As the clock ticked over to 10.30 p.m. last night it seemed that any concerns about Raul Meireles switching camps to Chelsea had been unfounded.
Yet as the news came through about a late transfer request being made by the Portuguese star you couldn't help but feel your heart drop swiftly.
Within an hour it was confirmed—he had signed for his former manager Andre Villa-Booas at Stamford Bridge. Liverpool had lost a player who had brought so much energy, passion and goal scoring ability to the side since Roy Hodgson's mismanagement of the squad.
Unsurprisingly this is not the first time this century that the man in charge has let such a talent head for the exit.
Various others have come and gone before Meireles and others will no doubt follow.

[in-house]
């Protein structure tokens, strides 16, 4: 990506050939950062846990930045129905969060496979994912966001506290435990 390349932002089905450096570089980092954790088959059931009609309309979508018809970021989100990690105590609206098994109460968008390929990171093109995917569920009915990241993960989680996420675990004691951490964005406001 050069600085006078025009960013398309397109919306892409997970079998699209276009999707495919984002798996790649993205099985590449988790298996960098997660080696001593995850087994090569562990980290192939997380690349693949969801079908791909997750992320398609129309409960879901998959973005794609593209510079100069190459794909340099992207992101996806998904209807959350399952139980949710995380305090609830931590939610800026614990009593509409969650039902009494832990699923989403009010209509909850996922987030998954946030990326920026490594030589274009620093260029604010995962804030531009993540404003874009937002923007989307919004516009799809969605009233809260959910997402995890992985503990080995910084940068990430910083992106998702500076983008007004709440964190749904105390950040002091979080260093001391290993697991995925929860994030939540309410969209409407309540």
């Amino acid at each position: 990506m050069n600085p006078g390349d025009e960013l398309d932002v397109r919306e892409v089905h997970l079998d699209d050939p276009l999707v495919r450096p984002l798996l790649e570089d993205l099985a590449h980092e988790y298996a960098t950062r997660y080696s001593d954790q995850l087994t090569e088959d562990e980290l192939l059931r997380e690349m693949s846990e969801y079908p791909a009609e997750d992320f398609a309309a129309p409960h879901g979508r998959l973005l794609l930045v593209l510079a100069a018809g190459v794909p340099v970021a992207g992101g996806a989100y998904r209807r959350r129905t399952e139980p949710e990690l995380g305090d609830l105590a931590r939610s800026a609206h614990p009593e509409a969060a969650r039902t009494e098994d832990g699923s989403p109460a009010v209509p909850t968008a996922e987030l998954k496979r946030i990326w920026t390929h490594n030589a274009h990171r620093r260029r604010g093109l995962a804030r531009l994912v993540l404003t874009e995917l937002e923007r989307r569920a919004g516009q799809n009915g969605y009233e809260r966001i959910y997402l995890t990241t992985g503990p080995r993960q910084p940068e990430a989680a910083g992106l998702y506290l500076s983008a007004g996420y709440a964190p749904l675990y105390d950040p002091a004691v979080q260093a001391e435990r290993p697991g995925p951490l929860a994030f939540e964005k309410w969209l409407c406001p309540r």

Sometimes they go onto greater things and spectacular new adventures and reach the dizzying heights of which they had not found at Anfield.
At other times Liverpool are left with a disappointing lacklustre replacement and are left to pick up the pieces of what could have been.
Here I will take a look at the top 10 players from the last 11 years who have left the Kop and who are sorely missed—well by some people at least!
My honorable mention goes to former reds striker Neil Mellor who is playing well and beginning to score consistently at Preston North End.
Labelled as one of the biggest ever steals of Liverpool's transfer history, Sami Hyypia joined from Dutch side Willem in 1999 for a fee of around £2.6 million.